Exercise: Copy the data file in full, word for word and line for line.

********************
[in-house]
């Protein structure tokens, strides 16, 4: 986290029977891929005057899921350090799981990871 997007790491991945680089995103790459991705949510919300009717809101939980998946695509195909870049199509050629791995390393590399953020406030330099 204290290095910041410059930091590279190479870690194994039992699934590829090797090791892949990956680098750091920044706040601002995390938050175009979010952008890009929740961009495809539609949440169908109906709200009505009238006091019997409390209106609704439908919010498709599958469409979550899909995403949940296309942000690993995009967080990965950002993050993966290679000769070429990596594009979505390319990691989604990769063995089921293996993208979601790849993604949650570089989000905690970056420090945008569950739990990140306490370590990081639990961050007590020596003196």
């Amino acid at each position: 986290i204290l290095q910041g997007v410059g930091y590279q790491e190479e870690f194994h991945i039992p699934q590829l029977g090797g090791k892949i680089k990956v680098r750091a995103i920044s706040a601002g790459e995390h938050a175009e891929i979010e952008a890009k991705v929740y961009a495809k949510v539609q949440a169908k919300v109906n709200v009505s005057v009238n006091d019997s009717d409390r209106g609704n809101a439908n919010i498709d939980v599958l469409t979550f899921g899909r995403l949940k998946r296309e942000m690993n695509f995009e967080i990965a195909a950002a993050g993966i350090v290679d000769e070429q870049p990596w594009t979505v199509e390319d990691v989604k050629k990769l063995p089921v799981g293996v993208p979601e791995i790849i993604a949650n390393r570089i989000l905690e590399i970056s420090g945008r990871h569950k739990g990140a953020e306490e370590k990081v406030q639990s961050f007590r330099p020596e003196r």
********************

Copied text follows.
[in-house]
């Protein structure tokens, strides 16, 4: 986290029977891929005057899921350090799981990871 997007790491991945680089995103790459991705949510919300009717809101939980998946695509195909870049199509050629791995390393590399953020406030330099 204290290095910041410059930091590279190479870690194994039992699934590829090797090791892949990956680098750091920044706040601002995390938050175009979010952008890009929740961009495809539609949440169908109906709200009505009238006091019997409390209106609704439908919010498709599958469409979550899909995403949940296309942000690993995009967080990965950002993050993966290679000769070429990596594009979505390319990691989604990769063995089921293996993208979601790849993604949650570089989000905690970056420090945008569950739990990140306490370590990081639990961050007590020596003196």
């Amino acid at each position: 986290i204290l290095q910041g997007v410059g930091y590279q790491e190479e870690f194994h991945i039992p699934q590829l029977g090797g090791k892949i680089k990956v680098r750091a995103i920044s706040a601002g790459e995390h938050a175009e891929i979010e952008a890009k991705v929740y961009a495809k949510v539609q949440a169908k919300v109906n709200v009505s005057v009238n006091d019997s009717d409390r209106g609704n809101a439908n919010i498709d939980v599958l469409t979550f899921g899909r995403l949940k998946r296309e942000m690993n695509f995009e967080i990965a195909a950002a993050g993966i350090v290679d000769e070429q870049p990596w594009t979505v199509e390319d990691v989604k050629k990769l063995p089921v799981g293996v993208p979601e791995i790849i993604a949650n390393r570089i989000l905690e590399i970056s420090g945008r990871h569950k739990g990140a953020e306490e370590k990081v406030q639990s961050f007590r330099p020596e003196r």